Jenny (24m 19s):
Oh, a hundred percent. So if you don't, if anybody listening to this doesn't work closely with your marketing internally, y'all go start right now, because they should be your best friend and figure out a way to work with them.
Chad (24m 30s):
Joel (24m 31s):
Jenny (24m 33s):
Yeah. I just, you know, when we're looking at what converts and multi-source attribution and telling stories with numbers, our marketing counterparts have done that for a lot longer than we have. And we can learn a lot from them. I mean, one of my really good friends, Mike Lewis, he owns a company that essentially it's customer journey optimization and tells you what's converting and what's what touches are going to convert versus others. And it's like you guys, and he's taught me pretty much all that I know, a lot about this space and it's allowed me to, to play a lot faster and kind of the recruiting world. But like at the end of the day, you need those collaborations because you know, you guys play for the same team.
Jenny (25m 16s):
It's the name of the front, not the team in the back. And so I work very closely with our internal marketing teams. We've gone through a lot of changes. We had a pretty significant restructuring kind of here recently and now marketing sits very differently, but I'm very, very, very thankful to our internal marketing, marketing, friends.
Joel (25m 38s):
Any success stories you can share?
Jenny (25m 40s):
One of our first initial conversations was really just about like, okay, well, we're planning on putting additional content in one of these channels. And I looked at the channel mix and they said, yeah, LinkedIn's not on there and that's a problem. And they had said, like, well, what do you mean stylists aren't on LinkedIn? I said, yep, check your design bias there because stylists are on LinkedIn. And also like, it's free to storytell on there. I'm talking about like traditional, just storytelling. And that's the first place that we should be leveraging before, like the last. And so just that conversation, I think really, really helped too. So they went back and re-strategized and we're working with some outside agencies to help us build out what that storytelling piece looks like.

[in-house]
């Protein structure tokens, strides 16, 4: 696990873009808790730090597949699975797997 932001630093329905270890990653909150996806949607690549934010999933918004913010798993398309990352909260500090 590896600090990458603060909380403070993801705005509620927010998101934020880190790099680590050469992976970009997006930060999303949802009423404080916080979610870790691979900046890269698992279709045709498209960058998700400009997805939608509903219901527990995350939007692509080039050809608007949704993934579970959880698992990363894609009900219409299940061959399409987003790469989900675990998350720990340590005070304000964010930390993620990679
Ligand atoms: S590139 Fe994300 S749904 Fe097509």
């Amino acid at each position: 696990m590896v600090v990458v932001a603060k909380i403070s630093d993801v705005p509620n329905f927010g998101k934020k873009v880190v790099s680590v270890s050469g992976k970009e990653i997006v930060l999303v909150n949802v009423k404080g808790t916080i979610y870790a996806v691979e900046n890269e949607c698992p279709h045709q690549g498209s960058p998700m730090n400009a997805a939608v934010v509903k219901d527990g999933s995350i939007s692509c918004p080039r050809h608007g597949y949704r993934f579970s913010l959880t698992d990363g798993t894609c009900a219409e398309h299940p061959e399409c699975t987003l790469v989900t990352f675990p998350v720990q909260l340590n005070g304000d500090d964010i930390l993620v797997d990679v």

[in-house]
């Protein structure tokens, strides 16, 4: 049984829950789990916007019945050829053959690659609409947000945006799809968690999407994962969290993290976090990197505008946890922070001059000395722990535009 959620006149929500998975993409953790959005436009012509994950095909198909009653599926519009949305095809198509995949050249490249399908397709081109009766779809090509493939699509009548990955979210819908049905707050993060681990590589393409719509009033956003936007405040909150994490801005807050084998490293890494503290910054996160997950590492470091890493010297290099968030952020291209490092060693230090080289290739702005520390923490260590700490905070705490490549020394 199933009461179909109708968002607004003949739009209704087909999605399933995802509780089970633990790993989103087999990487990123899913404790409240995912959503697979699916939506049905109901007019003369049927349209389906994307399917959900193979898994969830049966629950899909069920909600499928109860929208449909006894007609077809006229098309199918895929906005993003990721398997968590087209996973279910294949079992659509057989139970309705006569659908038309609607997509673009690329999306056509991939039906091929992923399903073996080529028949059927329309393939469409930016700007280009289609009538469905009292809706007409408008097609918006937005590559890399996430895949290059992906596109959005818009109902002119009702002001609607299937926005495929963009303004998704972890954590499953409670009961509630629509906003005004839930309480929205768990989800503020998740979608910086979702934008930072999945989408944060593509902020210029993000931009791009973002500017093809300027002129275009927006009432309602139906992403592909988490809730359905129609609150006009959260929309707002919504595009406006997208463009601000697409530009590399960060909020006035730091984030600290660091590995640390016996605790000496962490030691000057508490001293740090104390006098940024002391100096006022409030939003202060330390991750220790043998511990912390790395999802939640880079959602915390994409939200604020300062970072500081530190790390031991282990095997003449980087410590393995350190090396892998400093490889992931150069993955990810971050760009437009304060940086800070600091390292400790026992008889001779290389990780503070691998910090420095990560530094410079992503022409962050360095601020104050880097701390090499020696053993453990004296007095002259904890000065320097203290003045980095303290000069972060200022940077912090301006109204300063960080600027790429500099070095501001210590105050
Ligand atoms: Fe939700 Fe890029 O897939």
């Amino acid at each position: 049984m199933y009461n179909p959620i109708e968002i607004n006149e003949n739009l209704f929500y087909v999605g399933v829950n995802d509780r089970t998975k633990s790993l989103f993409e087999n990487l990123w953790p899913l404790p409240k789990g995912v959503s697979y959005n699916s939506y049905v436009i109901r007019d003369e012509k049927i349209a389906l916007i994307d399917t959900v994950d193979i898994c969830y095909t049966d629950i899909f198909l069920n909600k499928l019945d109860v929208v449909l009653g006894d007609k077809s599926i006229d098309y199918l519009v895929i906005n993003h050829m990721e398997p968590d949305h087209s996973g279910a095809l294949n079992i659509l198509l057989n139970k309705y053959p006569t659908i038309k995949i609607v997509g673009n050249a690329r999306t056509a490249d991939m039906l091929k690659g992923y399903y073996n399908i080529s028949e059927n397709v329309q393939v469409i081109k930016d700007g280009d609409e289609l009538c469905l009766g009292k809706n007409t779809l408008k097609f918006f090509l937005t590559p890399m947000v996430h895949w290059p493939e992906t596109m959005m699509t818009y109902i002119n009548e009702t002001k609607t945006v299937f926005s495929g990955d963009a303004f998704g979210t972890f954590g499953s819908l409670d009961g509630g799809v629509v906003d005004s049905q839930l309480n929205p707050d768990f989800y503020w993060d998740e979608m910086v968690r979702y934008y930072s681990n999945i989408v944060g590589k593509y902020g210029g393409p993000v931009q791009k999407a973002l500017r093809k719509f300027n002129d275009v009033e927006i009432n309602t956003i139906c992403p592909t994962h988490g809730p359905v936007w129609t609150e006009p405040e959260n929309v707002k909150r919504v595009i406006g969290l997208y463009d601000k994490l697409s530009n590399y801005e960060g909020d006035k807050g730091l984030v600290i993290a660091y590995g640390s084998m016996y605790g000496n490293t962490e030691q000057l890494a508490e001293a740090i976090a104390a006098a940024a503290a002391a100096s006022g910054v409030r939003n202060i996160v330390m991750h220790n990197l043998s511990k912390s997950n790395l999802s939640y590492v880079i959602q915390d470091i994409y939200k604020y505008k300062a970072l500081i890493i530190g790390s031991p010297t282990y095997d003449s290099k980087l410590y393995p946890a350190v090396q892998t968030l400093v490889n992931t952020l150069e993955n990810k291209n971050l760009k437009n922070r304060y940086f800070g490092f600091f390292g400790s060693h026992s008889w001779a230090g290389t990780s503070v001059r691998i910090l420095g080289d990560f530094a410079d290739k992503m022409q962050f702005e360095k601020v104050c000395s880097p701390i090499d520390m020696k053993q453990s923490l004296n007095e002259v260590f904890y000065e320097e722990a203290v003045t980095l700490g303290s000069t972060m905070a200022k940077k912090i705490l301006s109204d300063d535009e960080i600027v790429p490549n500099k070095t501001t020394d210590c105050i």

Jenny (26m 27s):
But, that was a really, really good start. I learned my lesson to check with marketing versus, here's a fun story working with one of our vendors who is putting together a video at the technology about we've built. So I brought franchisees to the table last. I was originally brought in to solve a tech problem. And when I came in and started to look into like, what's the problem? I first asked, like, what's going on here? Instead of just like hitting the gates running and came to find the technology, we have this broken, but there was underlying issues if we weren't handling recruiting right. And if we didn't get that right on the front end of our experience, or at least calibrate the problem that like, Hey, y'all recruiting is important if you want to have like somebody to serve your customers.
Jenny (27m 14s):
When in search while I was fixing the technology, went in search of technology to start to build, to meet our needs. And so brought our franchisees to the table to build that because ultimately I can guess, but I probably will get it wrong. And so over the last nine months, we've essentially sharpened the critical tech. And we went to make a video for that technology because it's essentially like Alexa for recruiting and conceptually people just can't understand it or wrap their head around it. And so we had to make a video. I got the franchisee that was local to the table. I got the franchise consultant in the mix like here, I thought I was stepping and checking all the boxes. I did not connect with marketing first, which was a terrible, terrible choice because on the flip side I sent the video which was done and it was amazing to my marketing leader.
Jenny (28m 6s):
And she said, I'm going to send you an email, I've got a couple pieces of feedback. And I'm like, oh crap, I get the email and it's like a page long of like this piece of collateral is three years old, this pieces of collateral is five years old. Don't show that because we don't, we don't offer that product line anymore. Like all of this stuff and I was like, I turned to my CPO and I said, lesson learned when we film anything, we are checking with marketing first and then second and then third, and then we're going to film something.